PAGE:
And then wrapping the collection up with a good ol’ case of tragicomedy when a man is fed up of being compared his whole life to another “Just like me, only a tiny bit better”:

“We’re about to land, sir. I insist you return to your seat and fasten your seatbelt, like . . .” True, she went on to say “like all the other passengers,” but what I saw in her eyes was Katzenstein. I pushed down on the lever and forced the door open with my shoulder. I was perfectly calm as I was sucked out, leaving all hell behind me.
Suicide is still considered a dreadful sin in the Afterlife. I begged them to try and understand, but they wouldn’t listen. As they were dragging me to Hell, there was Katzenstein. Him and the other passengers, waving at me through the window of the tour bus that was taking them to Heaven. The plane had crashed as it hit the ground, about fifteen minutes after I’d bailed out. A rare malfunction. One in a million. If only I’d stuck it out in my seat another few seconds, like all the other passengers. Like Katzenstein.”


All in all: These stories were real and vulgar and undeniably sincere. I can’t wait to read more of Keret’s writing in the near future.

3.5/5 stars

Note: I’m an Amazon Affiliate. If you’re interested in buying The Bus Driver Who Wanted to Be God & Other Stories, just click on the image below to go through my link. I’ll make a small commission!

Review: Lullabies by Lang Leav

“There is a certain quality to words that—when strung in a certain way—has an almost hypnotic effect.”

Lullabies was my second poetry read by Lang Leav, and save for a handful of excerpts, I was a bit let down. From what I recall of  The Universe of Us, it was an enchanting collection with a number of gems thrown in for good measure.

But the poems in this one, especially the few that tried to come of as witty or rhythmic, were puzzling and perplexing and just why…. Leav tries to tackle down poems “of hope and ecstasy, of tenderness and betrayal,” but in the end I was just left with little to no emotions. However, I did love the splendid illustrations featured in here:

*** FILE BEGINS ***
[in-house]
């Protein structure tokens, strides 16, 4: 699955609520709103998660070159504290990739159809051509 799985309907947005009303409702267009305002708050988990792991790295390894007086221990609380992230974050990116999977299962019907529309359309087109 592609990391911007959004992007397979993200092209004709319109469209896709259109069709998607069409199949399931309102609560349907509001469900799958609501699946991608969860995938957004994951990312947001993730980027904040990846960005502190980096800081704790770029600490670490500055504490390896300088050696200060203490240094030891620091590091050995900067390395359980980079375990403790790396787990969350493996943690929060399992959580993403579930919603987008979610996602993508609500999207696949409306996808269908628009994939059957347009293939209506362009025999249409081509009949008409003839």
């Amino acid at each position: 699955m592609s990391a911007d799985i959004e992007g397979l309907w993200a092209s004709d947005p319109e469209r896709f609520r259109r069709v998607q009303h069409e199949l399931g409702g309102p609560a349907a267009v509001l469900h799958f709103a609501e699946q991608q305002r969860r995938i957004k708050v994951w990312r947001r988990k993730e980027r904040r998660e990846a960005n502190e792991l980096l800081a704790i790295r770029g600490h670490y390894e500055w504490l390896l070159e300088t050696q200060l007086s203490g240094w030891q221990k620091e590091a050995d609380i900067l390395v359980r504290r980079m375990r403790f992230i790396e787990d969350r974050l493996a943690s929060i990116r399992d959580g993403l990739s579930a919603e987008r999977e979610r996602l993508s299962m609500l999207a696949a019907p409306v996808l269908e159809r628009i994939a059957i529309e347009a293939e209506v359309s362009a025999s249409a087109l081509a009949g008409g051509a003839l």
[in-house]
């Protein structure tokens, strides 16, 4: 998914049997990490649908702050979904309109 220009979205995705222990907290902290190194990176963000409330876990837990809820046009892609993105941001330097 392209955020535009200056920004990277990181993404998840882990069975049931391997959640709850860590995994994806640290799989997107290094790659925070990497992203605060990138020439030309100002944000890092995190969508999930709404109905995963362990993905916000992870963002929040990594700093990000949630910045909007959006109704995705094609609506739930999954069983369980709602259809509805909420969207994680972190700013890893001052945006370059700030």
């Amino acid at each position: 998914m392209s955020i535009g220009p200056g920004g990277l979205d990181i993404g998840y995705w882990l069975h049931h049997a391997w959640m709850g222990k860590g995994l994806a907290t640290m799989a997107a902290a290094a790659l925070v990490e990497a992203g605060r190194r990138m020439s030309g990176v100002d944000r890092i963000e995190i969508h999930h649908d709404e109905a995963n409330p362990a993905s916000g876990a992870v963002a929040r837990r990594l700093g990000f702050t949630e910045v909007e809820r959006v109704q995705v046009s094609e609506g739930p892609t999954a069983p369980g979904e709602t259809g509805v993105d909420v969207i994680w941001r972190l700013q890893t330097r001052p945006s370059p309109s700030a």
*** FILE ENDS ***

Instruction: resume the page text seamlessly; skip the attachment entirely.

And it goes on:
And so instead of focusing on those aforementioned nonsensical pieces, I decided to share those rare quotes and poems that captured my heart for a hot minute:

Patience

“Patience and Love agreed to meet at a set time and place; beneath the twenty-third tree in the olive orchard. Patience arrived promptly and waited. She checked her watch every so often but still, there was no sign of Love.

Was it the twenty-third tree or the fifty-sixth? She wondered and decided to check, just in case. As she made her way over to the fifty-sixth tree, Love arrived at twenty-three, where Patience was noticeably absent.

Love waited and waited before deciding he must have the wrong tree and perhaps it was another where they were supposed to meet.

Meanwhile, Patience had arrived at the fifty-sixth tree, where Love was still nowhere to be seen.

Both begin to drift aimlessly around the olive orchard, almost meeting but never do.

Finally, Patience, who was feeling lost and resigned, found herself beneath the same tree where she began. She stood there for barely a minute when there was a tap on her shoulder.

It was Love.

…………………………….

“Where are you?” She asked. “I have been searching all my life.”
“Stop looking for me,” Love replied, “and I will find you.”

Little tales like the above ones are my Achilles’ heel.

And/Or

“I wanted everything because I didn’t want anything enough.”

Message in a Bottle

“We can’t see ourselves the way others see us.”

This piece me think a lot on whether that’s a good or bad thing. I’m still contemplating.

That Night

“It was one of those nights that you are not altogether sure really did happen. There are no photographs, no receipts, no scrawled journal entries.”

Three Questions

“What was it like to love him? asked Gratitude.
It was like being exhumed, I answered. And brought to life in a flash of brilliance.

What was it like to be loved in return? asked Joy.
It was like being seen after a perpetual darkness, I replied. To be heard after a lifetime of silence.

What was it like to lose him? asked Sorrow.
There was a long pause before I responded:

It was like hearing every good-bye ever said to me—said all at once.”

Poker Face

“There was a time I would tell you,
of all that ached inside;
the things I held so sacred,
to all the world I’d hide.
 
But they became your weapons,
and slowly I have learnt,
the less that is said, the better—
the lesser I’ll be hurt.
 
Of all you’ve used against me,
the worst has been my words.
 
There are things I’ll never tell you,
and it is sad to think it so;
the more you come to know me—
the less of me you’ll know.”

This haunting poem remains my favorite one. It was worth going through all of it, just to find this one shining gem.

Remembering You

“The day you left, I went through all my old journals, frantically looking for the first mention of you. Searching for any details I can no longer recall—any morsel of information that may have been lost to my subconscious. The memory of you is fading, a little at a time, and I can feel myself forgetting. I don’t want to forget.”

A Ghost

“Strange how it mattered so much,
when now it matters
so little.”


Overall, since my expectations were lower than low, Lullabies was a lot better than I was anticipating. It managed to hit my heart in a couple of places, so I’m glad I gave it my best shot.

3/5 stars

Note: I’m an Amazon Affiliate. If you’re interested in buying Lullabies, just click on the image below to go through my link. I’ll make a small commission!